Stephen Curry just finished leading the NBA in scoring for the second time. It set the stage for the Golden State Warriors guard to lead the league in another category: Most career $200 million contracts.
Curry’s latest contract extension is a reminder that the NBA is coming through the pandemic just fine and continues to prosper regardless of the stories about its declining television ratings. There are sports with fundamental financial issues, and professional basketball isn’t one of them.
Stephen Curry’s net worth is on its way to doubling
The size of Curry’s contracts has grown in step with the size of the deadly 3-point shooter’s game. Coming out of Davidson as the No. 7 pick in the 2009 NBA draft, he signed a standard two-year deal with a pair of options to pull down $12.68 million. The Warriors followed with a four-year, $44 million extension that kicked in for the 2013-14 season.
By that point, Curry logged 38 minutes a game and had become the key to the Warriors’ offense, averaging 22.9 points and 6.9 assists. And that was before the Warriors started winning NBA titles. There was no doubt that Curry’s next contract would be massive.
On July 6, 2017, Curry signed a five-year, $201.2 million deal, briefly the largest in league history, to remain with Golden State. That put him over $40 million a year for the past two NBA seasons, and Curry will make $45.78 million next year, according to Spotrac.com.
Even before the just-completed season, Celebrity Net Worth factored in his endorsement money and pegged Curry’s net worth at $130 million.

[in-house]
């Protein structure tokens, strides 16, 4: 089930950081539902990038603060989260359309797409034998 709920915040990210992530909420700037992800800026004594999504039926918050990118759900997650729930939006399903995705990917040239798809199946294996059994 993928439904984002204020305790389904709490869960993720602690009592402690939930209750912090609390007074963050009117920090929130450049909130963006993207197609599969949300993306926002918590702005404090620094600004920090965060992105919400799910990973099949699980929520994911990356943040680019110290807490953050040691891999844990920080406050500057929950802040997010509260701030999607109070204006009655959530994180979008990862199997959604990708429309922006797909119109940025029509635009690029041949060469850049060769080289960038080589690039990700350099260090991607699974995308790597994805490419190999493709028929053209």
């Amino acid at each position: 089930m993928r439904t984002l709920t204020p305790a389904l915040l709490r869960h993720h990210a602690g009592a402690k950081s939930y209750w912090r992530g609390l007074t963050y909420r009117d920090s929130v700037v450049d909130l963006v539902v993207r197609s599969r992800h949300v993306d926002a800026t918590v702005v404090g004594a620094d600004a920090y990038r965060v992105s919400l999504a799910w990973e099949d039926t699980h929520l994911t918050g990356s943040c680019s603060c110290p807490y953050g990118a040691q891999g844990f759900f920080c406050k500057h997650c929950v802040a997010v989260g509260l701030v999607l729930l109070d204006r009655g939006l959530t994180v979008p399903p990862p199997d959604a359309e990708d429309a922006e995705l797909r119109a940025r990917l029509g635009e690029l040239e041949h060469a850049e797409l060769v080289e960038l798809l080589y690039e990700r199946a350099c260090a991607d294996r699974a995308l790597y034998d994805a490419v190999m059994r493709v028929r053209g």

By piling a huge extension onto the existing contract, Curry, 33, is on his way to being worth a quarter of a billion dollars by his 36th birthday.
Stephen Curry’s contract extension is huge
Curry secured his second nine-figure contract last week when he agreed to a four-year, $215.35 million extension that takes him through 2026, the Associated Press reported. The numbers are appropriate for a player averaging 24.2 points, 6.5 assists, and 43.3% 3-point accuracy for his career.
The two-time NBA Most Valuable Player will earn more than $726,000 a game in the final season of the deal. The annual salaries break down as follows:
- 2022-23 season: $48,070.014
- 2023-34 season: $51,915,615
- 2024-25 season: $55,761,217
- 2025-26 season: $59,606,818
That’s a nice haul for a guy who was only the third point guard, behind Ricky Rubio and Jonny Flynn, to come off the board in the 2009 draft.
His 2025-26 salary exceeds what four MLB teams are spending this season
The NBA is healthy financially. The league spent massively to operate the bubble to complete the 2019-20 season and played games in empty or nearly empty arenas for most of the past season. But the television and sponsorship revenue haven’t slowed down.
If any major team sport is in trouble, it would have to be Major League Baseball, based upon the absurdity highlighted by Curry’s new contract extension. The NFL and NBA have salary caps, but those agreements with their respective unions also assure that teams spend a respectable minimum on salaries. There’s no such arrangement in baseball.
Spotrac.com reported that last season’s NBA payrolls ranged from almost $102 million by the New York Knicks to $175.8 million for the Warriors. On a percentage basis, MLB is not even close to such parity. The Los Angeles Dodgers are spending $267.4 million, while the Cleveland Indians are paying players less than 17% of that amount.
The four smallest MLB payrolls:
- Cleveland Indians: $48,248,013
- Pittsburgh Pirates: $54,513,025
- Baltimore Orioles: 57,357,807
- Miami Marlins: $57,865175
Three of the four are in last place in their respective divisions through Saturday. The Indians are second in the American League Central, albeit with a losing record.
Inflation and market forces may push their payrolls higher in the coming years. For now, though, the four teams are spending less than Curry will make by himself in 2025-26. That’s an ugly stat the reflects how much MLB has slipped and why it is in trouble.
All stats courtesy of Basketball Reference.